One quick and dirty solution to this question that is portable across UNIX platforms (not specific to OSX, but may be used on HP-UX, Solaris, Linux, etc.) is to call rsync from the user's crontab, and let rsync's folder synchronization logic itself determine if the folder has been changed or not. One refinement to using this portable solution is to wrap the call to rsync with a date test between a touched file (actually its modification time) and the modification time of the folder that is to be synced, but this is not necessary unless the folders to be synced are very large (deep and/or wide). A single folder with several subfolders is ideal for this solution.

An entry for the crontab that will perform the "quick and dirty" case at a minute polling interval is:

# run sync every minute:
* * * * * /usr/bin/rsync -avz $HOME/source_path $HOME/target/path 1>> $HOME/.my_sync.log 2>&1

That should do it for the quick and dirty case - in other words, the folders will be kept up-to-date within a minute of making a change. Check the ~/.my_sync.log file for execution statuses - this file will grow without bounds over time, so once correct operation has been determined, change ">>" to ">" to at least log the most recent rsync status.

Another pointer is that the -z switch to rsync should be used when syncing over a network. The -z switch will cause compression to be used for the network file transfers. When using rsync to sync between folders on filesystems local to a server, the -z switch may usually be omitted.

Note about using the crontab:

If you cannot edit your crontab with:

Then you'll have to give yourself permission to have a crontab. See the man page for crontab. In OSX, this is what needs to be done - the change is slightly different on linux systems: In a nutshell, make sure your user id is in /usr/lib/cron/cron.allow or that /usr/lib/cron/cron.allow does not exist. Also, make sure your user id is not in /usr/lib/cron/cron.deny.

2 deleted 6 characters in body
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One quick and dirty way to do this would be to put a simple Perl one-linercall in yourthe user crontab to rsync the folder in question to the target on a periodic basis, and because rsync doesn't do much when the folders are in syncactually IN SYNC, you shouldn't notice the periodic folder comparisons. Of course, if that sounds like too much processing, the rsync could be wrapped with a Perl script that simply maintains a touched date stamp file: only perform the rsync if the source folder has a newer date than the touched flag file, then update the touched flag file if the folder was rsync'd.

An entry for the crontab that will perform the first "quick and dirty" case on an hourly basis is:

# run sync every hour:
@hourly /usr/bin/rsync -av $HOME/source_path $HOME/target/path 1>> $HOME/.my_sync.log 2>&1

A more aggressive polling loop would check every minute with the following crontab entry:

# run sync every minute:
* * * * * /usr/bin/rsync -av $HOME/source_path $HOME/target/path 1>> $HOME/.my_sync.log 2>&1

If you cannot edit your crontab with:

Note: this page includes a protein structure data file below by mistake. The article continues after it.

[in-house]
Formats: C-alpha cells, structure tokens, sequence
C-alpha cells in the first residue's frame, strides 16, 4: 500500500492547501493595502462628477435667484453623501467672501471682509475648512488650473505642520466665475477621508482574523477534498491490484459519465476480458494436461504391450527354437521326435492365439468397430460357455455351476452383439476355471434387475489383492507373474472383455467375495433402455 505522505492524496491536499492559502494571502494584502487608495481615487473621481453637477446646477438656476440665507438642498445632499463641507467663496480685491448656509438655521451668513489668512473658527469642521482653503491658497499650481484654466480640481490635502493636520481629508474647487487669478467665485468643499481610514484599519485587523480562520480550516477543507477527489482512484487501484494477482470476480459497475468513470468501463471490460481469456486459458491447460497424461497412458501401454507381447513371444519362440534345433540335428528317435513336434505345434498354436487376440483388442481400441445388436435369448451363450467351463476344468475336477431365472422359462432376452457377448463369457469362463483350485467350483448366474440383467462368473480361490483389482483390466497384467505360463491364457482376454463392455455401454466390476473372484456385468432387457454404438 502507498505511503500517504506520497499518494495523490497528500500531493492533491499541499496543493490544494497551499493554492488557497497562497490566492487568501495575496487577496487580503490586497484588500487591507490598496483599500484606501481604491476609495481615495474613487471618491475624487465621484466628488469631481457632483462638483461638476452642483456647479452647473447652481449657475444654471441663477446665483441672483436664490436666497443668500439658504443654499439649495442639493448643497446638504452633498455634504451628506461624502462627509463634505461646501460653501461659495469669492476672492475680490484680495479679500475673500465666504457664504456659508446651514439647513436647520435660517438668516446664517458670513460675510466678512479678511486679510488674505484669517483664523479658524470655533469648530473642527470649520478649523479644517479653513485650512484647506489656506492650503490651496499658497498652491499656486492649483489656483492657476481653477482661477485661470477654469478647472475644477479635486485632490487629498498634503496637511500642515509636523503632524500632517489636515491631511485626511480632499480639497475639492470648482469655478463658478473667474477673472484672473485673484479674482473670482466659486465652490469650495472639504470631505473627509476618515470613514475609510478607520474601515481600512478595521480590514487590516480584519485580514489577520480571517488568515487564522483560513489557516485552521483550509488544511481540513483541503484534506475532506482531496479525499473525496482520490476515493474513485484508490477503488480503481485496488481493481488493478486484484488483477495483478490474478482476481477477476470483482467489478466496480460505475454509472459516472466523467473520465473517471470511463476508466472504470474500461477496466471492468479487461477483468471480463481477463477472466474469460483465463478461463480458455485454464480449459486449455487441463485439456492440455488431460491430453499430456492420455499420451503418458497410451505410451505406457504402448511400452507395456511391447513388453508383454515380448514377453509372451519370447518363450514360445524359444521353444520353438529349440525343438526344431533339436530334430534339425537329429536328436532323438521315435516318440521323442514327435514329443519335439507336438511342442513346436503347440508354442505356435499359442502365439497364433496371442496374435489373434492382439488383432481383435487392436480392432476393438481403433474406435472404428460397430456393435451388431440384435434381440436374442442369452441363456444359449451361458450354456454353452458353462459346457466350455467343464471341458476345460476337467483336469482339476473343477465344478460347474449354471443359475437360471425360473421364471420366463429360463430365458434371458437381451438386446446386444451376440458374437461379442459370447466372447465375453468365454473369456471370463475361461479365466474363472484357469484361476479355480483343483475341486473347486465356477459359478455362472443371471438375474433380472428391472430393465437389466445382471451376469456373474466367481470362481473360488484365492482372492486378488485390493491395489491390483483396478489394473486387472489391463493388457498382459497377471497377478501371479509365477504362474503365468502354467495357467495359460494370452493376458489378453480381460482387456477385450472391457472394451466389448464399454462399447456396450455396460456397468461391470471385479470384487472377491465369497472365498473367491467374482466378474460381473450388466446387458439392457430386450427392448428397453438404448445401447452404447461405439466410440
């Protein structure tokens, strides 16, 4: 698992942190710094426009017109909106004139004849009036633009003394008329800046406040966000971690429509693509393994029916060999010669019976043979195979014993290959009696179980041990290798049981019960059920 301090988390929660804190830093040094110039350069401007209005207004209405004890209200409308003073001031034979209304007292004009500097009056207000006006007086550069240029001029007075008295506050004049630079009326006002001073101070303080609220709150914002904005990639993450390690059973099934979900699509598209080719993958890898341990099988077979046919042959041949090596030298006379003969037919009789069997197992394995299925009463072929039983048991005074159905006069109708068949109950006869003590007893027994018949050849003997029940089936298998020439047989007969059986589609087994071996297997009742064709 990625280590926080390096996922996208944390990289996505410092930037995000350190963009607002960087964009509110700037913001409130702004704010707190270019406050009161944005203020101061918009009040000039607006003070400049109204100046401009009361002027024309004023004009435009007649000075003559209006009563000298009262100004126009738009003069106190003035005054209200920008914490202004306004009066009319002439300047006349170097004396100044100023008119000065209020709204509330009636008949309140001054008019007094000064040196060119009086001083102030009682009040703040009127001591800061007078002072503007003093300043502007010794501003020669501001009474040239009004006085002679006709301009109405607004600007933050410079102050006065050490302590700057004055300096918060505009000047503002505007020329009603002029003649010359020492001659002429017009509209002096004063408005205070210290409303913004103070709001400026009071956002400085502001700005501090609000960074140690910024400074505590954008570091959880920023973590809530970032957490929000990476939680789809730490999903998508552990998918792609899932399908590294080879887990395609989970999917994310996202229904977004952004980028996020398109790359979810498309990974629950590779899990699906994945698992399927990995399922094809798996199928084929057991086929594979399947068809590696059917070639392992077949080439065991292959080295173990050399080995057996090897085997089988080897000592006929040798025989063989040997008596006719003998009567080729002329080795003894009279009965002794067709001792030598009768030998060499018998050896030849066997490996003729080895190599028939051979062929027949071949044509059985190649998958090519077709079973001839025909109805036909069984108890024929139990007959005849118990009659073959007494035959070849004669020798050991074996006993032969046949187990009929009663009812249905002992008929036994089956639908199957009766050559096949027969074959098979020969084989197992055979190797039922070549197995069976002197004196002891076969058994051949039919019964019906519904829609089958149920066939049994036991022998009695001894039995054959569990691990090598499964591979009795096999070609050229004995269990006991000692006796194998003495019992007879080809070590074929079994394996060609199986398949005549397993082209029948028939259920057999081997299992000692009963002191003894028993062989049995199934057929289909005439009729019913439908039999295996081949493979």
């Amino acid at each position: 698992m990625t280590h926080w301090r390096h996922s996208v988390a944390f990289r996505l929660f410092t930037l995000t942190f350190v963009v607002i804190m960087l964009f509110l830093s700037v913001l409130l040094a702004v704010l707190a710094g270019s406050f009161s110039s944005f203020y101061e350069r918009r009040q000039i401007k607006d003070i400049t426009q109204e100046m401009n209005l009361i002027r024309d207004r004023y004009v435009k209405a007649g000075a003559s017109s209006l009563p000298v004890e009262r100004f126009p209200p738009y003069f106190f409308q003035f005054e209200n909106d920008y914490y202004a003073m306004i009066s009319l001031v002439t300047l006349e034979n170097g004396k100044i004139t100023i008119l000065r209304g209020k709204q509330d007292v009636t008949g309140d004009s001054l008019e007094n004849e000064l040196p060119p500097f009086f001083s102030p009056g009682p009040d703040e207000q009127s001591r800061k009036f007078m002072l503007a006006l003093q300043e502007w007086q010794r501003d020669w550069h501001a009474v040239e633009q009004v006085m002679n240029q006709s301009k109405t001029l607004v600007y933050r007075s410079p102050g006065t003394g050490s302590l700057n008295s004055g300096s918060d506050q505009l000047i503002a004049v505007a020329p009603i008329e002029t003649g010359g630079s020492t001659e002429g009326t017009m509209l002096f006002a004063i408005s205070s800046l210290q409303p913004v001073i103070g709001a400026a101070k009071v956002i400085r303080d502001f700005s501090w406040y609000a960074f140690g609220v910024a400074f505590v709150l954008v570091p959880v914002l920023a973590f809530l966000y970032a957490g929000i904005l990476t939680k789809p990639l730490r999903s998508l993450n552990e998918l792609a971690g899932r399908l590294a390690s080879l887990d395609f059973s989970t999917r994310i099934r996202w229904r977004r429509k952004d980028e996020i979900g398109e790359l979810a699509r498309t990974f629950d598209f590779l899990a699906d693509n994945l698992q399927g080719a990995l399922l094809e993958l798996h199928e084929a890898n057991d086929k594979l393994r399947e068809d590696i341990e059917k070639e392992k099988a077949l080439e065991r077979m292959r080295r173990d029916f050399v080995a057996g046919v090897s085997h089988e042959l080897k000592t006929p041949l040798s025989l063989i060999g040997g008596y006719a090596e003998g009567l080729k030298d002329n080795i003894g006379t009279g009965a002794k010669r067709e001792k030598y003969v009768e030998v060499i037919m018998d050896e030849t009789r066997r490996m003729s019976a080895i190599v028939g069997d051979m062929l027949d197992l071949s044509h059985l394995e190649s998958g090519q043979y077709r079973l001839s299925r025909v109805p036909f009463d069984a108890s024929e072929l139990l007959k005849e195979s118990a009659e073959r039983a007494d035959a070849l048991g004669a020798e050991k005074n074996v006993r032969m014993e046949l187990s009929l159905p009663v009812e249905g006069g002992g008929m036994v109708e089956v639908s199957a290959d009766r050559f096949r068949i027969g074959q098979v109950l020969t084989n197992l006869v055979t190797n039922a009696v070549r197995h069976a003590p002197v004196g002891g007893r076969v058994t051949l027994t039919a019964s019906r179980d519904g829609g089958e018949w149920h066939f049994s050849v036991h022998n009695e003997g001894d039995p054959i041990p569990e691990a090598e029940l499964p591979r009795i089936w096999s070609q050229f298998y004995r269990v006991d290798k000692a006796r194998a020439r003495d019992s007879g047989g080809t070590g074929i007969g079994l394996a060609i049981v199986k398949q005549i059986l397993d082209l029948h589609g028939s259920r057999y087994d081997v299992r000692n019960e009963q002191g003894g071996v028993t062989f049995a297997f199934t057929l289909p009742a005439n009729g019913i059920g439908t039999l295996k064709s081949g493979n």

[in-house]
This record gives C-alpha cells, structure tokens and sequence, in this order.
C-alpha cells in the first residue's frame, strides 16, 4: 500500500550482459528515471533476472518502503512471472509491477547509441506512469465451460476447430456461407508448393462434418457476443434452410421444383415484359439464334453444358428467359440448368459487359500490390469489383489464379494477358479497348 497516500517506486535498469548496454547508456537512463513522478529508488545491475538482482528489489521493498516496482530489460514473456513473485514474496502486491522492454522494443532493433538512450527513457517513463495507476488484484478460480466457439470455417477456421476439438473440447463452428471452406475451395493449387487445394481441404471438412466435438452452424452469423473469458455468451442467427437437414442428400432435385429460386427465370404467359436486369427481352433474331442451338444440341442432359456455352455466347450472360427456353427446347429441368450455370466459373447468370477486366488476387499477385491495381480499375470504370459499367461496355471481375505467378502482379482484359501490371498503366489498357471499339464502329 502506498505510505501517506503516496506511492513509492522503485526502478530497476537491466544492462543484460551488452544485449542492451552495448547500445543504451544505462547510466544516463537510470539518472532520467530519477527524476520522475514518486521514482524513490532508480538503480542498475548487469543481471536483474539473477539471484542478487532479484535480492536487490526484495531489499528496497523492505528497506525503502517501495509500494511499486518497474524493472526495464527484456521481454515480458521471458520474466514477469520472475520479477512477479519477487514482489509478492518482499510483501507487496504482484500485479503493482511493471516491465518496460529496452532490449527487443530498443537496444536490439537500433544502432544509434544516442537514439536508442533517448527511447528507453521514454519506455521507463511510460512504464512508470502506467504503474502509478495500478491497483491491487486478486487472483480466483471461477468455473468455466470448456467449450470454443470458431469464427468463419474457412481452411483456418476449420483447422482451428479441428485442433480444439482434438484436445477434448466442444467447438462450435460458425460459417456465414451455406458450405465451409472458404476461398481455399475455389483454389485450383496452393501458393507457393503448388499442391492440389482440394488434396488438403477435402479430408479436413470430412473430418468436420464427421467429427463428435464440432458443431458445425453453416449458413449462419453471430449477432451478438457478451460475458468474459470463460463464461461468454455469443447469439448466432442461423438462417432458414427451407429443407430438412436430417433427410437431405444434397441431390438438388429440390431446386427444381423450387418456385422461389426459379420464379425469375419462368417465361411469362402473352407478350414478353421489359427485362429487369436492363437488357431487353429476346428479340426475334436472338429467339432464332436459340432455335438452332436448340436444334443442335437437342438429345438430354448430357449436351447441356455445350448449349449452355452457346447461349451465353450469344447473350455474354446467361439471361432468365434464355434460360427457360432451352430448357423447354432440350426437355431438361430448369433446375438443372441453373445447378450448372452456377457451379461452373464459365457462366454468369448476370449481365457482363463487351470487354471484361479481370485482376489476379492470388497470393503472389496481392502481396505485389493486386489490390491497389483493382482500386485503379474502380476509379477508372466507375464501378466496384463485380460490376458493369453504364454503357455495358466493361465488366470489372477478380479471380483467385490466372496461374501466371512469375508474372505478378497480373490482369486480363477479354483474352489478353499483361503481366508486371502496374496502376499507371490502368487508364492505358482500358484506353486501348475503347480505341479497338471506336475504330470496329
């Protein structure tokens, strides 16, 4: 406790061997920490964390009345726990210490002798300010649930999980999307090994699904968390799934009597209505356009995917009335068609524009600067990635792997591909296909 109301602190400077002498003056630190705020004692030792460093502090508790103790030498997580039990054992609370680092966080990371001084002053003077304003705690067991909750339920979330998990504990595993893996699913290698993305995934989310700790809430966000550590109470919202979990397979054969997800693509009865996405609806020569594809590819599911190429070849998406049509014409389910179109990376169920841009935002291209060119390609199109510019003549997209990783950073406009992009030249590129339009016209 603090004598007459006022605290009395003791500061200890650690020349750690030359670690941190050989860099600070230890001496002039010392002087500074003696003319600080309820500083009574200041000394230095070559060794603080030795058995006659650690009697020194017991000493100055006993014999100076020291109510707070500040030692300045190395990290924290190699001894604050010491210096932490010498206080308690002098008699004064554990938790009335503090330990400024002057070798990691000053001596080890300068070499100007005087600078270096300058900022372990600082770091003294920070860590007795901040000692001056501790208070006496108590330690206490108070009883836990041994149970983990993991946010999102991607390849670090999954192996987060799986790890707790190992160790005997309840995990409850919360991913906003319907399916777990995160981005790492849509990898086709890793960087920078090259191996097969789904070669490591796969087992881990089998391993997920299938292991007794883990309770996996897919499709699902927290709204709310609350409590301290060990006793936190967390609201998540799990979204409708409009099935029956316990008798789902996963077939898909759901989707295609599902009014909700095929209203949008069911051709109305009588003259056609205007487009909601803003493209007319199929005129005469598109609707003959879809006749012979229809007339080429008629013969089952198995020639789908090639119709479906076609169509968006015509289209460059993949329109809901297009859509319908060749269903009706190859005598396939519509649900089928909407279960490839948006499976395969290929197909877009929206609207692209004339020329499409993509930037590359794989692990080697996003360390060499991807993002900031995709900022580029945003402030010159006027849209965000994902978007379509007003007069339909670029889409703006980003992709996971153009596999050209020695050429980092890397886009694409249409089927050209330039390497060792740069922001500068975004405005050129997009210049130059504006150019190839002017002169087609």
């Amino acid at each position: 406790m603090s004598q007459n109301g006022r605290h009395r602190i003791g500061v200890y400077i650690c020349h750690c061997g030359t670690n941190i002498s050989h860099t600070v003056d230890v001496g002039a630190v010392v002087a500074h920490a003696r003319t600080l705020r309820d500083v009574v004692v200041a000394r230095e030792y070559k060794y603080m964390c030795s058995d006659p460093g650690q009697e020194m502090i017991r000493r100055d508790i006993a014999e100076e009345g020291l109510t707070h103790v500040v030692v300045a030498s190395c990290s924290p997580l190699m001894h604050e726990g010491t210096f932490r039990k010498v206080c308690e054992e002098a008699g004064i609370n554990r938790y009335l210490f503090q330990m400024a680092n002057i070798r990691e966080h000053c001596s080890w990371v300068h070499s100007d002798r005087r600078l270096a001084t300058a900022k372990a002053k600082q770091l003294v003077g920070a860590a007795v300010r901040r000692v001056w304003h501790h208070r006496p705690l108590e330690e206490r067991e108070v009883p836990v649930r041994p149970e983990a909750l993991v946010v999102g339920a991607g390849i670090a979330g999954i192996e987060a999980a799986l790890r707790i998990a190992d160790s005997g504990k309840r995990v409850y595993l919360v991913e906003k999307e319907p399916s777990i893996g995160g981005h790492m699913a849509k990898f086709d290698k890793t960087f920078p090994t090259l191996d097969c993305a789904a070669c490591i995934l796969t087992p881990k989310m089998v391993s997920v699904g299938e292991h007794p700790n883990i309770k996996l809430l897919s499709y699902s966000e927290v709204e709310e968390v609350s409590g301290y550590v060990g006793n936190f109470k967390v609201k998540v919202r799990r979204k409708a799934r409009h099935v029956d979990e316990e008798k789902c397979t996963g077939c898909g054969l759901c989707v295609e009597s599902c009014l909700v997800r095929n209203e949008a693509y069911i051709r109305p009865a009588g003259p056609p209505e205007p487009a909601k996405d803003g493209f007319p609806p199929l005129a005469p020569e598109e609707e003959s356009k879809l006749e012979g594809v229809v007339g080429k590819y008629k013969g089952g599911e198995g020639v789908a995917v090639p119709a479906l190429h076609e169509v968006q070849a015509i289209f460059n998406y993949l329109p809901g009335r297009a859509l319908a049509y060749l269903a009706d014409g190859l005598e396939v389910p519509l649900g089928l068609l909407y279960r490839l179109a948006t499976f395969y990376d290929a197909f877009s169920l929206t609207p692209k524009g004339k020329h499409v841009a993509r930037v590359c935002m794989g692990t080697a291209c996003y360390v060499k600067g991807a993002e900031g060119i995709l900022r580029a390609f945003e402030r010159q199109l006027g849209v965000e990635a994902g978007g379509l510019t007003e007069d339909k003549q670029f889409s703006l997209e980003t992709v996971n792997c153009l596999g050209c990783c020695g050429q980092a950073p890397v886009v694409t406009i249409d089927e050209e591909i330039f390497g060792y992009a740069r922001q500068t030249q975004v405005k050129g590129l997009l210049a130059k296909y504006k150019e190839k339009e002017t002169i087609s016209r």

$ crontab -e

Then you'll have to give yourself permission to have a crontab. See the man page for crontab. In OSX, this is what needs to be done - the change is slightly different on linux systems: In a nutshell, make sure your user id is in /usr/lib/cron/cron.allow or that /usr/lib/cron/cron.all does not exist. Also, make sure your user id is not in /usr/lib/cron/cron.deny.

That should do it for the quick and dirty case. Check your ~/.my_sync.log file for execution statuses - this file will grow without bounds over time, so once your comfortable with how it works, change ">>" to ">" to at least log the most recent rsync status. Also, note that editing your crontab will use the editor specified by your EDITOR environment variable, so if vi isn't to your liking, change the EDITOR environment variable to /usr/bin/pico, /usr/bin/nano, or whatever, but make sure that the editor you chose edits the file in place (vi, ex, pico, and nano do), and does not unlink it, or the crontab edit will fail.

One quick and dirty way to do this would be to put a simple Perl one-liner in your crontab to rsync the folder in question to the target on a periodic basis, and because rsync doesn't do much when the folders are in sync, you shouldn't notice the periodic folder comparisons. Of course, if that sounds like too much processing, the rsync could be wrapped with a Perl script that simply maintains a touched date stamp file: only perform the rsync if the source folder has a newer date than the touched flag file, then update the touched flag file if the folder was rsync'd.

An entry for the crontab that will perform the first "quick and dirty" case on an hourly basis is:

# run sync every hour:
@hourly /usr/bin/rsync -av $HOME/source_path $HOME/target/path 1>> $HOME/.my_sync.log 2>&1

A more aggressive polling loop would check every minute with the following crontab entry:

# run sync every minute:
* * * * * /usr/bin/rsync -av $HOME/source_path $HOME/target/path 1>> $HOME/.my_sync.log 2>&1

If you cannot edit your crontab with:

$ crontab -e